Maine’s burgeoning marijuana industry has been stuck in developmental hell for the past few years. Despite Maine voters approving a ballot initiative to legalize marijuana in November 2016, there are still no retailers in the state. Since then, the journey to legal marijuana sales has been fraught with a number of legislative and regulatory changes, and in one case, a gubernatorial veto.
The state released rules for adult-use cannabis businesses in June 2019 and began accepting applications for recreational retailers in December. The first conditional licenses were issued in March with the hopes of launching retail sales by spring. However, with the coronavirus pandemic raging across the country, those plans have been put on hold.
According to Erik Gundersen, director of the Maine Office of Marijuana Policy, the state is waiting for approval from local city and town governments, but the current situation has slowed this process to a crawl.
“With the local authorization piece, the second stop in the licensing process, towns and cities across the state are really closed. Even though 87 conditional licenses are out there, the local authorization forms aren’t coming back at a volume where we can actually start a program,” he says.
What’s more, for retailers to set up shop, the host community has to opt-in and enact ordinances, creating another stop before sales can truly begin. Although more than 40 have opted in and enacted ordinances already, Gundersen says that he wants to be sure that there will be enough stores to meet the demand.
However, Maine’s largest city, Portland, has not approved an ordinance yet. On top of that, the city is proposing to put a cap on the total number of retail establishments at 20 and to use a points system to determine which firms will get retail licenses.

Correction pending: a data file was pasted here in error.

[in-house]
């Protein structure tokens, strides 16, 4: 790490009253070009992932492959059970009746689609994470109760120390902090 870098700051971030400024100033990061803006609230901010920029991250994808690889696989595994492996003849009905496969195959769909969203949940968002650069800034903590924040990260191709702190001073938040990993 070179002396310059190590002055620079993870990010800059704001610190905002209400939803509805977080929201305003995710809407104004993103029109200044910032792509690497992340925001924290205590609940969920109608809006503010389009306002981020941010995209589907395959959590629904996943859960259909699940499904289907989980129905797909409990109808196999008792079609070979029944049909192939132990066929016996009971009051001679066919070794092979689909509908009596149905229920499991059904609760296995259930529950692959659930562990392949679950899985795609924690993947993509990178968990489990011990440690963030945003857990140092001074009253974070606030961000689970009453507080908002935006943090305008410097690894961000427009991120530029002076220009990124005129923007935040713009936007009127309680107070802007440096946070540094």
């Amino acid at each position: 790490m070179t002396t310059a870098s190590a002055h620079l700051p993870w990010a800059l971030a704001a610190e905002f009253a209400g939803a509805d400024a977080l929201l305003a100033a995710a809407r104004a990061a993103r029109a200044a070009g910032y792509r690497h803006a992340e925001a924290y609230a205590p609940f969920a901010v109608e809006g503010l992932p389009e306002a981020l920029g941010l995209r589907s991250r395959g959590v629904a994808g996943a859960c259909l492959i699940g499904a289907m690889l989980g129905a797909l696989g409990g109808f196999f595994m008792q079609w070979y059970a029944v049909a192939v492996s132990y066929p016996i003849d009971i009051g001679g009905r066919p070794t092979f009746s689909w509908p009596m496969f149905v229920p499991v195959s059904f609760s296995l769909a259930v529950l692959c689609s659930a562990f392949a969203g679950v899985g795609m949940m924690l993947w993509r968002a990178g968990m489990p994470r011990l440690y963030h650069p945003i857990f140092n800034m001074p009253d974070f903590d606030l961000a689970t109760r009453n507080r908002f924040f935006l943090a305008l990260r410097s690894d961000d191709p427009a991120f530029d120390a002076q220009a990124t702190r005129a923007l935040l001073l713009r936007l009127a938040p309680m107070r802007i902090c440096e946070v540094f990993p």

According to Keri-Jon Wilson, co-owner of Pot and Pan in Portland, she is disappointed that there can’t be a free market. Her company manufactures medical cannabis edibles and it is seeking an adult-use retail license and a manufacturing license.
“I think we all knew that it was going to be difficult in Portland, as we’ve watched the landscape change. Obviously, you know, it’s a little disappointing this can’t be a free market,” she says. It’s good that the city is being selective, but such measures are hard on potential applicants who have made a lot of investment but have no idea whether they will get a license, she concludes.
David Boyer, a consultant who ran the successful adult-use marijuana campaigns in Portland and statewide says there have been talks of collecting signatures to get the issue of eliminating the cap on the November ballot.
“Were confident that it’ll be easy to pass. It’s easy to explain to the voter that, you know, we just want a fair market and not a capped market.”
Experts say industry players like Plus Products Inc. (CSE: PLUS) (OTCQX: PLPRF) could be wondering when the nearly endless impediments to the cannabis industry in Maine will ever end and the sector takes off like in other places where legalization laws have been passed.
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